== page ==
Of course, some things are just wrong, terrible even, and it’s OK to acknowledge that. Just make sure your approach to fixing what’s wrong is as benign and productively oriented as possible.

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Practice What You Don’t Know First

Practice what you don’t know first and most.

Seems obvious, doesn’t it? It is all too easy to start our practice with what is most familiar and comfortable. But that does not help us conquer what is difficult and uncomfortable. Especially when we have limited practice time and are overwhelmed by what we feel we need to accomplish. The simplest and most efficient approach is to start with what we are most unfamiliar with. After all, why practice what we already know when there is so much we want to learn and improve?

I learned this firsthand when there was a period of time where I had a lot of unfamiliar music to learn and limited time in which to learn it. I tried to make the most of what little time I had, ten minutes here, maybe a half hour there, if I was lucky. Subsequently I was amazed that by concentrating my full attention (and please note that I am emphasizing attention and not pressure) on the passages that I was least comfortable with, I made quick progress toward being performance-ready.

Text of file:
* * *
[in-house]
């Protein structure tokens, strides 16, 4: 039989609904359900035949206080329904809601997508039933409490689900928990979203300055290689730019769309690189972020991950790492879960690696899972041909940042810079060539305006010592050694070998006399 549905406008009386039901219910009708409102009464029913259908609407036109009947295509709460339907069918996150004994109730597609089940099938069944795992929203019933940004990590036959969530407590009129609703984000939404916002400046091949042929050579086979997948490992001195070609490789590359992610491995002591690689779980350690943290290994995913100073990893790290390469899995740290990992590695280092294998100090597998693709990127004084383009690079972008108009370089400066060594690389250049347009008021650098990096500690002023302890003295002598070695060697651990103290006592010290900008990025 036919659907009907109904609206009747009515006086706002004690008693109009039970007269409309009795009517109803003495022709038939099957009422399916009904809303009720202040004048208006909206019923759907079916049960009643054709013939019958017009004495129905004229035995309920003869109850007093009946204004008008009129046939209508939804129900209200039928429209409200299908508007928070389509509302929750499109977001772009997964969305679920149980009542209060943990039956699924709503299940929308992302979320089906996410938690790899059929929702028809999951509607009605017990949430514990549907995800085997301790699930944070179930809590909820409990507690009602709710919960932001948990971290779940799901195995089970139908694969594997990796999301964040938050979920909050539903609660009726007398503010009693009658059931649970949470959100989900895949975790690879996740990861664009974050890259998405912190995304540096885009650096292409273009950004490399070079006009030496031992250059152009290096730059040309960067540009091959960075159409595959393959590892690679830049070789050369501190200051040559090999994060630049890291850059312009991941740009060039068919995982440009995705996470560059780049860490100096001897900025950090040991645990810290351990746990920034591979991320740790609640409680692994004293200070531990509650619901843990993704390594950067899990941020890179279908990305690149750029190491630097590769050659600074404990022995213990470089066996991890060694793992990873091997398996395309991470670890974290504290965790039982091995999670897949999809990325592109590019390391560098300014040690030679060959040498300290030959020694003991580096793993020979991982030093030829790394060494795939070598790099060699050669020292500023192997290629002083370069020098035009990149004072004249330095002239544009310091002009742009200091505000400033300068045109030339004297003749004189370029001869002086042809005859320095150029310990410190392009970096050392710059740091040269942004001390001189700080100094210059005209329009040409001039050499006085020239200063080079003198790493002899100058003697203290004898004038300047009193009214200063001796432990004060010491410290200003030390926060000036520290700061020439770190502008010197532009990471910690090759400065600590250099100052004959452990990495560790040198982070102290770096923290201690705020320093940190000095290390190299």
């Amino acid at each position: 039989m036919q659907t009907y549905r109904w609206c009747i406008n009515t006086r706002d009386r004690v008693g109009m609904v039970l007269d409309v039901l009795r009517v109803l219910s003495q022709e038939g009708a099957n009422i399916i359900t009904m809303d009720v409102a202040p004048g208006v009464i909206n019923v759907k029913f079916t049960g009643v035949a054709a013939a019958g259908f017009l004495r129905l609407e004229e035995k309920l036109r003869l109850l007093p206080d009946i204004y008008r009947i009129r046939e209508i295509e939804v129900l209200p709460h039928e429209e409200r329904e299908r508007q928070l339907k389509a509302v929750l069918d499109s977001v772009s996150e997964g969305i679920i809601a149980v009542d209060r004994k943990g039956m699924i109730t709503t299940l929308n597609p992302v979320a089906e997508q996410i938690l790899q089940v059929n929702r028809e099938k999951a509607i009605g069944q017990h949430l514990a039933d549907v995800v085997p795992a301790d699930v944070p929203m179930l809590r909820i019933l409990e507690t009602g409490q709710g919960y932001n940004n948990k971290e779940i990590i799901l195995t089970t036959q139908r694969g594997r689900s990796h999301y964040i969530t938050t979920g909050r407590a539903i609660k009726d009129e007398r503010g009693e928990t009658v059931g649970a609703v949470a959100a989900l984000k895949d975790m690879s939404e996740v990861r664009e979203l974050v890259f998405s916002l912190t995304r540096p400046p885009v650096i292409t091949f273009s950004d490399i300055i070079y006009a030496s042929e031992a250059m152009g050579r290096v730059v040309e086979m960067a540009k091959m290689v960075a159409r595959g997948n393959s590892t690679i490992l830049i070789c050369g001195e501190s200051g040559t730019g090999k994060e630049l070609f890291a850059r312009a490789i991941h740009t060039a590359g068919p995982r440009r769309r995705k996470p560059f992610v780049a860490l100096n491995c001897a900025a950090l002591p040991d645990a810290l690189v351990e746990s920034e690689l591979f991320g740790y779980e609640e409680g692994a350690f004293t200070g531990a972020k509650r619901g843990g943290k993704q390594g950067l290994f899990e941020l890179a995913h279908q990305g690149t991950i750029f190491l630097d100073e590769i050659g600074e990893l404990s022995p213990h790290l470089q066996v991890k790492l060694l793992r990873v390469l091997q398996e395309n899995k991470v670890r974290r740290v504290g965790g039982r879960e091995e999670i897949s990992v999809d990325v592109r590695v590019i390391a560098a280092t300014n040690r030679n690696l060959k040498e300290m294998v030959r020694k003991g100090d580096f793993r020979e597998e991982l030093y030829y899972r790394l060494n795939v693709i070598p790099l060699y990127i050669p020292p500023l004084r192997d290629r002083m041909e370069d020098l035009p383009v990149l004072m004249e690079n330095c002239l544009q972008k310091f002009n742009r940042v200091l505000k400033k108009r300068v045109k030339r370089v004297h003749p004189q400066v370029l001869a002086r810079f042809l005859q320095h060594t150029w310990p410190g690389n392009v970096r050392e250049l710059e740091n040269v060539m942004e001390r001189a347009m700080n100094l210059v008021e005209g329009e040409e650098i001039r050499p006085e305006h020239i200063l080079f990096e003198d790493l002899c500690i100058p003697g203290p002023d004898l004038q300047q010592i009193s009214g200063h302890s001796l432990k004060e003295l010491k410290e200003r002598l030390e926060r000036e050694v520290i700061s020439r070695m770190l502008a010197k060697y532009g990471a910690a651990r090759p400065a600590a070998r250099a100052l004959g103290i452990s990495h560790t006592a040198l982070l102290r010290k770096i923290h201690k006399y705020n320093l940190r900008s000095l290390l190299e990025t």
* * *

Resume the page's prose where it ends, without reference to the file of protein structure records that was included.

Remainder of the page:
I credit my teacher during this time, Alex Murray, for this approach. He gave me many practical, common sense ideas to use in my practice, and this is one of what should have been one of the most ridiculously obvious of ideas.

So if you have little time to practice, start with the passages that give you the most trouble. Give them that laser-like focus that you have when your time is limited. You might be amazed by what you can achieve.

 

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Intonation in Action Coming Up!

It has been forever since my last post, but I have been productive in the meantime and more will be appearing here. I’m conducting two flute choirs now and the orchestra I play in has started up again, so I’ve been trying to balance all that while not overextending myself TOO much.